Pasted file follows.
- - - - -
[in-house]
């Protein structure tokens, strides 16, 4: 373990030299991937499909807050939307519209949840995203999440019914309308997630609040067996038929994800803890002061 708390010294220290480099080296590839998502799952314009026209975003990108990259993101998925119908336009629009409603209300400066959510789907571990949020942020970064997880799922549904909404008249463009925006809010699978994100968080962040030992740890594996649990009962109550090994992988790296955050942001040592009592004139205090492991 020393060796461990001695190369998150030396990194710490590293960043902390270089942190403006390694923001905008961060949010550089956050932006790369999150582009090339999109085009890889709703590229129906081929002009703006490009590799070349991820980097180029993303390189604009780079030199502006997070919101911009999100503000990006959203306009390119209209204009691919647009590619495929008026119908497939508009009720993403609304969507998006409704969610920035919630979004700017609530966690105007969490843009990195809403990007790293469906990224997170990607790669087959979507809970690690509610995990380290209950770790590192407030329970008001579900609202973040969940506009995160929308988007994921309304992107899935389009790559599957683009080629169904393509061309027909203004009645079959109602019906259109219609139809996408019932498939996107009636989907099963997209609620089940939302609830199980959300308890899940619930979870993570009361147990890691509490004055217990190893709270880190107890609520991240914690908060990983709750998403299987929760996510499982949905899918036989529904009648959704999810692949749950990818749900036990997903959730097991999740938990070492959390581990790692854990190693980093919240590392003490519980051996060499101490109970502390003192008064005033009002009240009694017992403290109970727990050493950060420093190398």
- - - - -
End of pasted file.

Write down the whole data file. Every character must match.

[in-house]
């Protein structure tokens, strides 16, 4: 373990030299991937499909807050939307519209949840995203999440019914309308997630609040067996038929994800803890002061 708390010294220290480099080296590839998502799952314009026209975003990108990259993101998925119908336009629009409603209300400066959510789907571990949020942020970064997880799922549904909404008249463009925006809010699978994100968080962040030992740890594996649990009962109550090994992988790296955050942001040592009592004139205090492991 020393060796461990001695190369998150030396990194710490590293960043902390270089942190403006390694923001905008961060949010550089956050932006790369999150582009090339999109085009890889709703590229129906081929002009703006490009590799070349991820980097180029993303390189604009780079030199502006997070919101911009999100503000990006959203306009390119209209204009691919647009590619495929008026119908497939508009009720993403609304969507998006409704969610920035919630979004700017609530966690105007969490843009990195809403990007790293469906990224997170990607790669087959979507809970690690509610995990380290209950770790590192407030329970008001579900609202973040969940506009995160929308988007994921309304992107899935389009790559599957683009080629169904393509061309027909203004009645079959109602019906259109219609139809996408019932498939996107009636989907099963997209609620089940939302609830199980959300308890899940619930979870993570009361147990890691509490004055217990190893709270880190107890609520991240914690908060990983709750998403299987929760996510499982949905899918036989529904009648959704999810692949749950990818749900036990997903959730097991999740938990070492959390581990790692854990190693980093919240590392003490519980051996060499101490109970502390003192008064005033009002009240009694017992403290109970727990050493950060420093190398």